And then there’s the environmental side of it: new buildings must be energy efficient; that’s throughout Europe, not just Hamburg. But then Hamburg realizes that parking is expensive, and requirements may be relaxed when there’s good transit nearby. That’s just a smart way to show that being green can reduce costs.

Written by enviropaul

January 19, 2016 at 8:13 pm

How do you recycle a bunker, part 5: with the community (the KEBAP project)

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On New Year’s eve I was invited to a tour of a most unique bunker project, the KEBAP. It’s an acronym for “energy and culture bunker” in German.
The tour was held for a group of environmentally-minded students from Minnesota. During their winter break, they were touring sustainability projects in Germany and Denmark – including KEBAP.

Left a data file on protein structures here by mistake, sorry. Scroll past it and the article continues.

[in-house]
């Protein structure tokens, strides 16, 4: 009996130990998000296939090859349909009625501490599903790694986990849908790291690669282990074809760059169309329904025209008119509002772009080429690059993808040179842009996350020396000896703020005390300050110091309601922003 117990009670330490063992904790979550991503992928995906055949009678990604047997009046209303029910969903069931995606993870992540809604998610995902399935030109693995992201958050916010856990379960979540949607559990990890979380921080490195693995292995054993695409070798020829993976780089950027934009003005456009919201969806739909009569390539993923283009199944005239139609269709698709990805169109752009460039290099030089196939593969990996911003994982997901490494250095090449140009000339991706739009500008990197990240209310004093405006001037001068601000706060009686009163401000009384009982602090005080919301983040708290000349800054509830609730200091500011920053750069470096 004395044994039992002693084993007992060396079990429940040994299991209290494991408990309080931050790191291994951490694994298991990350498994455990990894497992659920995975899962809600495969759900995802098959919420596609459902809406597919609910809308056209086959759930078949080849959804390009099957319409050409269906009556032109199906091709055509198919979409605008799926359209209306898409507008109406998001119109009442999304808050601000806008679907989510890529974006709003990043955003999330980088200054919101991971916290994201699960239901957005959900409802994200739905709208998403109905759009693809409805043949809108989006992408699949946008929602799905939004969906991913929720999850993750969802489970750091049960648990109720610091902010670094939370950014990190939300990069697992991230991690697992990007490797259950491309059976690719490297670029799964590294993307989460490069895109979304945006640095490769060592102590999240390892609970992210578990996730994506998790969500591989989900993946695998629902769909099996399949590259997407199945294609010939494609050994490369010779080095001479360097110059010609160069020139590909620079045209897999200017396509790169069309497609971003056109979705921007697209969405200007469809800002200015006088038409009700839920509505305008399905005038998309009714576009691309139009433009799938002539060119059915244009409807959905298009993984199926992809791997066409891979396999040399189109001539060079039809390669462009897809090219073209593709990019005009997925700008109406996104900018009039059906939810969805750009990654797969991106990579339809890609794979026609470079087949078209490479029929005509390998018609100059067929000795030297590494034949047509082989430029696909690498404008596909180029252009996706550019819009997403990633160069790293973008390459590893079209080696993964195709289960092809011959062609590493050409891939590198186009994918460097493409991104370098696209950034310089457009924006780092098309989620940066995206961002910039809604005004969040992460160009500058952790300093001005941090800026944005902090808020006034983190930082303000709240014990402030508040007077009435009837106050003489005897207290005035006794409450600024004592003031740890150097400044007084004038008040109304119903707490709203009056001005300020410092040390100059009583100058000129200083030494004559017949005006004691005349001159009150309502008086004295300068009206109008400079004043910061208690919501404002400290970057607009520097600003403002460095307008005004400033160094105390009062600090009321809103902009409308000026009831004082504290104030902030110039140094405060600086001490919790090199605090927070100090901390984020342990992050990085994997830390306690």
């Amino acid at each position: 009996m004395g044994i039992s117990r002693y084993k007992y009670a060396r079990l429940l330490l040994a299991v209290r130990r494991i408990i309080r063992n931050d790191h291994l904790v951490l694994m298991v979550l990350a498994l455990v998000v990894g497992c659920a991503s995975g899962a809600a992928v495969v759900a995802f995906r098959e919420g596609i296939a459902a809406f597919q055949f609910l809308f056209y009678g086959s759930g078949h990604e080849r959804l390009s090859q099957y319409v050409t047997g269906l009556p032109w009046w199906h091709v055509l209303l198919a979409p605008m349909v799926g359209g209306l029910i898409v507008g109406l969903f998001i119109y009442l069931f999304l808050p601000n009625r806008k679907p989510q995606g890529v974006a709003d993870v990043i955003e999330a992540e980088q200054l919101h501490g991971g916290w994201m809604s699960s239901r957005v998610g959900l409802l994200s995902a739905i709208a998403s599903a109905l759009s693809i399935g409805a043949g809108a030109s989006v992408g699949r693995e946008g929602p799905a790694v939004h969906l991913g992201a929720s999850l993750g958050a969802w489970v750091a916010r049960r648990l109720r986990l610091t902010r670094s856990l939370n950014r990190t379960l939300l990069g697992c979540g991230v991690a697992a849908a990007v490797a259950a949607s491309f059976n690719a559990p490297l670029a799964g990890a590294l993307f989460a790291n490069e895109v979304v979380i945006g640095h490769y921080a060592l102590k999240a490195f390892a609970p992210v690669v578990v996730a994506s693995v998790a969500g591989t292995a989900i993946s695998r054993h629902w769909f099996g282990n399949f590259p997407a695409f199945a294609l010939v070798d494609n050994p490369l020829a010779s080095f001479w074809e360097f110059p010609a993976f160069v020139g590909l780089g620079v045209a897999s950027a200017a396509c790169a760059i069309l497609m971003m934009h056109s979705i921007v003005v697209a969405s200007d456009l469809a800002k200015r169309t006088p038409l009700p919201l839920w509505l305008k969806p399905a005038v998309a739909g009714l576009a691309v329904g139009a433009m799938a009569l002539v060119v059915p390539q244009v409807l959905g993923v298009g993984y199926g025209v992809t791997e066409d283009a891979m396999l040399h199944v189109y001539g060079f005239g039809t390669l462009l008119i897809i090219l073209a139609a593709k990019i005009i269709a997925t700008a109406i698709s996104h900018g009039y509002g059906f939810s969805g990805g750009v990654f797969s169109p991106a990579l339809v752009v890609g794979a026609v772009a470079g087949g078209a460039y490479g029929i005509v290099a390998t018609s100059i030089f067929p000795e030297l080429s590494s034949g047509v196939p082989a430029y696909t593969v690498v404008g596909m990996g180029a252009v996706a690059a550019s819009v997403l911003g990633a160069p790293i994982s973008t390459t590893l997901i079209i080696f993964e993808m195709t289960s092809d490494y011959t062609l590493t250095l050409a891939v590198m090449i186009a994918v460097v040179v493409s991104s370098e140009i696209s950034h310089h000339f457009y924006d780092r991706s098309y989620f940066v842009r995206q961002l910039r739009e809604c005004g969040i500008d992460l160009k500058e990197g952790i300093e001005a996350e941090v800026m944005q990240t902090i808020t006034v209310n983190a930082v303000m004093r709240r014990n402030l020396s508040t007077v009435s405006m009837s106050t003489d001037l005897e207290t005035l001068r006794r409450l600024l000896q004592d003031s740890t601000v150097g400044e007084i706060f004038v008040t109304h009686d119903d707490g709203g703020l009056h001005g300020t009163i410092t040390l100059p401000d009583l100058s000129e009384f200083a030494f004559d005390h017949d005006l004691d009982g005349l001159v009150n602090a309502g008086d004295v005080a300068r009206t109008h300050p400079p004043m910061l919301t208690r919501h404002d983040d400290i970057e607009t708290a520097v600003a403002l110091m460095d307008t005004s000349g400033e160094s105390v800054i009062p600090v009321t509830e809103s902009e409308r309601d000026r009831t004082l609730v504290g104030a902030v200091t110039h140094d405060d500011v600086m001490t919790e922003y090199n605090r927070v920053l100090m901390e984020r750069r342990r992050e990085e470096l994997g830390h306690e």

I walked over to Hotel Sternschanze in Ottensen where twenty or so jet-lagged students of environmental science, geography, engineering, or arts were awaiting a talk by KEBAP coordinator Heike Breitefeld. Also present were two profs from St-Thomas University in Minnesota, as well as Irene Peters of HafenCity University in Hamburg and her grad student Ansel Mueller, who is studying district heating. I figured if these students came all the way to Hamburg to see this project, it must be good and I should tag along. I wasn’t disappointed.

Heike (top left) presenting KEBAP to the student group

Heike (top left) presenting KEBAP to the student group